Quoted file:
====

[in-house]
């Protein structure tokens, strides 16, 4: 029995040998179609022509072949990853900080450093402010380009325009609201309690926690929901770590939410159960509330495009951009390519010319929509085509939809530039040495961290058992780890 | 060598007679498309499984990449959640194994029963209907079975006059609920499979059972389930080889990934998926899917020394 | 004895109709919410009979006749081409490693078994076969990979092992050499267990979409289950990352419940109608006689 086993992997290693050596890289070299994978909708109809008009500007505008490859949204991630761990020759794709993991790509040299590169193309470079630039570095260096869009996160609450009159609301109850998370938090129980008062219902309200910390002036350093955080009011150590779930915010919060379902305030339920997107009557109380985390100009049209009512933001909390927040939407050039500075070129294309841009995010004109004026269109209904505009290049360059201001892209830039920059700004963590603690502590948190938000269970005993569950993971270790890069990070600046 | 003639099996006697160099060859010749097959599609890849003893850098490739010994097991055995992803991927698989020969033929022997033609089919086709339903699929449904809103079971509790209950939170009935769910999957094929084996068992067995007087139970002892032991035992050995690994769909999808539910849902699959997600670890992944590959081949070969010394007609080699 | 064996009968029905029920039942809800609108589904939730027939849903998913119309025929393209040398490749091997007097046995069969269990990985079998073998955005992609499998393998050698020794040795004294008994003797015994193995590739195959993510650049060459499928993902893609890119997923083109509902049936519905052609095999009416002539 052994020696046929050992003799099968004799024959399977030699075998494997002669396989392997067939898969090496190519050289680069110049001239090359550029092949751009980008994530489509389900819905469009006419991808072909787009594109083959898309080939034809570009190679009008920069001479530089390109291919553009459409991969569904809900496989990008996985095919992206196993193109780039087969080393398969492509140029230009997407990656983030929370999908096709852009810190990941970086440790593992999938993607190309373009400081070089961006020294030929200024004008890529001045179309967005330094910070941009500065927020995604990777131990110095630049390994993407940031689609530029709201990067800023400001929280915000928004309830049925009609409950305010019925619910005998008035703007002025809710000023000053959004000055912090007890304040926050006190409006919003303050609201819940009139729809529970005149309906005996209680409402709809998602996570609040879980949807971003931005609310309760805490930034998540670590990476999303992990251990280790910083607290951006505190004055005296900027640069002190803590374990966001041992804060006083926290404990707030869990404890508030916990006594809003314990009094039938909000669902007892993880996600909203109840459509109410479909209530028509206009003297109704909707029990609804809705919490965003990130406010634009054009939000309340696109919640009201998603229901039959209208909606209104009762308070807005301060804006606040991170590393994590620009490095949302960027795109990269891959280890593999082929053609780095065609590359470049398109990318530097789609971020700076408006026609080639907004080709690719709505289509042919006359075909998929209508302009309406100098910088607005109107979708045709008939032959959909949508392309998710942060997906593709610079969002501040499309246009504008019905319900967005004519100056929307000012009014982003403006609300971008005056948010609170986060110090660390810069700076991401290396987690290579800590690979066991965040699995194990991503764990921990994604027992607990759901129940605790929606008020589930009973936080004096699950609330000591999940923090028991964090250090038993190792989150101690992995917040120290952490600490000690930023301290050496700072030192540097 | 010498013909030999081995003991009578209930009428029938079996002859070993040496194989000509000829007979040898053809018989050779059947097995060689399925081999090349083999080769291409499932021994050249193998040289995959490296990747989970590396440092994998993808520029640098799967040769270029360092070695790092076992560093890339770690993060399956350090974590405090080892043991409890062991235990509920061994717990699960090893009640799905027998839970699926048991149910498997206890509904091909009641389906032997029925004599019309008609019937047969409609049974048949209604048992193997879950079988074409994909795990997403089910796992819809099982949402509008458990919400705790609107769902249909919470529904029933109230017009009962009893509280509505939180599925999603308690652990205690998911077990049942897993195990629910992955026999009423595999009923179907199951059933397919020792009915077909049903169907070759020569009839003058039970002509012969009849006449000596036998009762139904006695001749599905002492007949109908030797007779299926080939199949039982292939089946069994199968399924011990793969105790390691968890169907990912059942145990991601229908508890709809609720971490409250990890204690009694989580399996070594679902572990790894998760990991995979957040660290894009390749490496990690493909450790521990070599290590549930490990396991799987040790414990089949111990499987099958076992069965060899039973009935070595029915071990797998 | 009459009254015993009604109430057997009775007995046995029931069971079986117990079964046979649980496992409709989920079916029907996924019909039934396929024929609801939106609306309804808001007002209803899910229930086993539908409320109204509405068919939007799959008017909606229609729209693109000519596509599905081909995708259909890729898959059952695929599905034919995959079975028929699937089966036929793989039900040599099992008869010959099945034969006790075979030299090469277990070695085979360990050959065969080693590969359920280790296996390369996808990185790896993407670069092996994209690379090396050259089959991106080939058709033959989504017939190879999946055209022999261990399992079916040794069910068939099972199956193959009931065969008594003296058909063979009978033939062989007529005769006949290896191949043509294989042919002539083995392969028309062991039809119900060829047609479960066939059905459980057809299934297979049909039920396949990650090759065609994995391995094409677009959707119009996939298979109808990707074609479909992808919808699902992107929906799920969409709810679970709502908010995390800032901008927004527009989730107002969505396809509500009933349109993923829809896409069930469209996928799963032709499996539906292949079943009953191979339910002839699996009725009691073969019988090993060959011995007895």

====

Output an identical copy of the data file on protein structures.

[in-house]
């Protein structure tokens, strides 16, 4: 029995040998179609022509072949990853900080450093402010380009325009609201309690926690929901770590939410159960509330495009951009390519010319929509085509939809530039040495961290058992780890 | 060598007679498309499984990449959640194994029963209907079975006059609920499979059972389930080889990934998926899917020394 | 004895109709919410009979006749081409490693078994076969990979092992050499267990979409289950990352419940109608006689 086993992997290693050596890289070299994978909708109809008009500007505008490859949204991630761990020759794709993991790509040299590169193309470079630039570095260096869009996160609450009159609301109850998370938090129980008062219902309200910390002036350093955080009011150590779930915010919060379902305030339920997107009557109380985390100009049209009512933001909390927040939407050039500075070129294309841009995010004109004026269109209904505009290049360059201001892209830039920059700004963590603690502590948190938000269970005993569950993971270790890069990070600046 | 003639099996006697160099060859010749097959599609890849003893850098490739010994097991055995992803991927698989020969033929022997033609089919086709339903699929449904809103079971509790209950939170009935769910999957094929084996068992067995007087139970002892032991035992050995690994769909999808539910849902699959997600670890992944590959081949070969010394007609080699 | 064996009968029905029920039942809800609108589904939730027939849903998913119309025929393209040398490749091997007097046995069969269990990985079998073998955005992609499998393998050698020794040795004294008994003797015994193995590739195959993510650049060459499928993902893609890119997923083109509902049936519905052609095999009416002539 052994020696046929050992003799099968004799024959399977030699075998494997002669396989392997067939898969090496190519050289680069110049001239090359550029092949751009980008994530489509389900819905469009006419991808072909787009594109083959898309080939034809570009190679009008920069001479530089390109291919553009459409991969569904809900496989990008996985095919992206196993193109780039087969080393398969492509140029230009997407990656983030929370999908096709852009810190990941970086440790593992999938993607190309373009400081070089961006020294030929200024004008890529001045179309967005330094910070941009500065927020995604990777131990110095630049390994993407940031689609530029709201990067800023400001929280915000928004309830049925009609409950305010019925619910005998008035703007002025809710000023000053959004000055912090007890304040926050006190409006919003303050609201819940009139729809529970005149309906005996209680409402709809998602996570609040879980949807971003931005609310309760805490930034998540670590990476999303992990251990280790910083607290951006505190004055005296900027640069002190803590374990966001041992804060006083926290404990707030869990404890508030916990006594809003314990009094039938909000669902007892993880996600909203109840459509109410479909209530028509206009003297109704909707029990609804809705919490965003990130406010634009054009939000309340696109919640009201998603229901039959209208909606209104009762308070807005301060804006606040991170590393994590620009490095949302960027795109990269891959280890593999082929053609780095065609590359470049398109990318530097789609971020700076408006026609080639907004080709690719709505289509042919006359075909998929209508302009309406100098910088607005109107979708045709008939032959959909949508392309998710942060997906593709610079969002501040499309246009504008019905319900967005004519100056929307000012009014982003403006609300971008005056948010609170986060110090660390810069700076991401290396987690290579800590690979066991965040699995194990991503764990921990994604027992607990759901129940605790929606008020589930009973936080004096699950609330000591999940923090028991964090250090038993190792989150101690992995917040120290952490600490000690930023301290050496700072030192540097 | 010498013909030999081995003991009578209930009428029938079996002859070993040496194989000509000829007979040898053809018989050779059947097995060689399925081999090349083999080769291409499932021994050249193998040289995959490296990747989970590396440092994998993808520029640098799967040769270029360092070695790092076992560093890339770690993060399956350090974590405090080892043991409890062991235990509920061994717990699960090893009640799905027998839970699926048991149910498997206890509904091909009641389906032997029925004599019309008609019937047969409609049974048949209604048992193997879950079988074409994909795990997403089910796992819809099982949402509008458990919400705790609107769902249909919470529904029933109230017009009962009893509280509505939180599925999603308690652990205690998911077990049942897993195990629910992955026999009423595999009923179907199951059933397919020792009915077909049903169907070759020569009839003058039970002509012969009849006449000596036998009762139904006695001749599905002492007949109908030797007779299926080939199949039982292939089946069994199968399924011990793969105790390691968890169907990912059942145990991601229908508890709809609720971490409250990890204690009694989580399996070594679902572990790894998760990991995979957040660290894009390749490496990690493909450790521990070599290590549930490990396991799987040790414990089949111990499987099958076992069965060899039973009935070595029915071990797998 | 009459009254015993009604109430057997009775007995046995029931069971079986117990079964046979649980496992409709989920079916029907996924019909039934396929024929609801939106609306309804808001007002209803899910229930086993539908409320109204509405068919939007799959008017909606229609729209693109000519596509599905081909995708259909890729898959059952695929599905034919995959079975028929699937089966036929793989039900040599099992008869010959099945034969006790075979030299090469277990070695085979360990050959065969080693590969359920280790296996390369996808990185790896993407670069092996994209690379090396050259089959991106080939058709033959989504017939190879999946055209022999261990399992079916040794069910068939099972199956193959009931065969008594003296058909063979009978033939062989007529005769006949290896191949043509294989042919002539083995392969028309062991039809119900060829047609479960066939059905459980057809299934297979049909039920396949990650090759065609994995391995094409677009959707119009996939298979109808990707074609479909992808919808699902992107929906799920969409709810679970709502908010995390800032901008927004527009989730107002969505396809509500009933349109993923829809896409069930469209996928799963032709499996539906292949079943009953191979339910002839699996009725009691073969019988090993060959011995007895």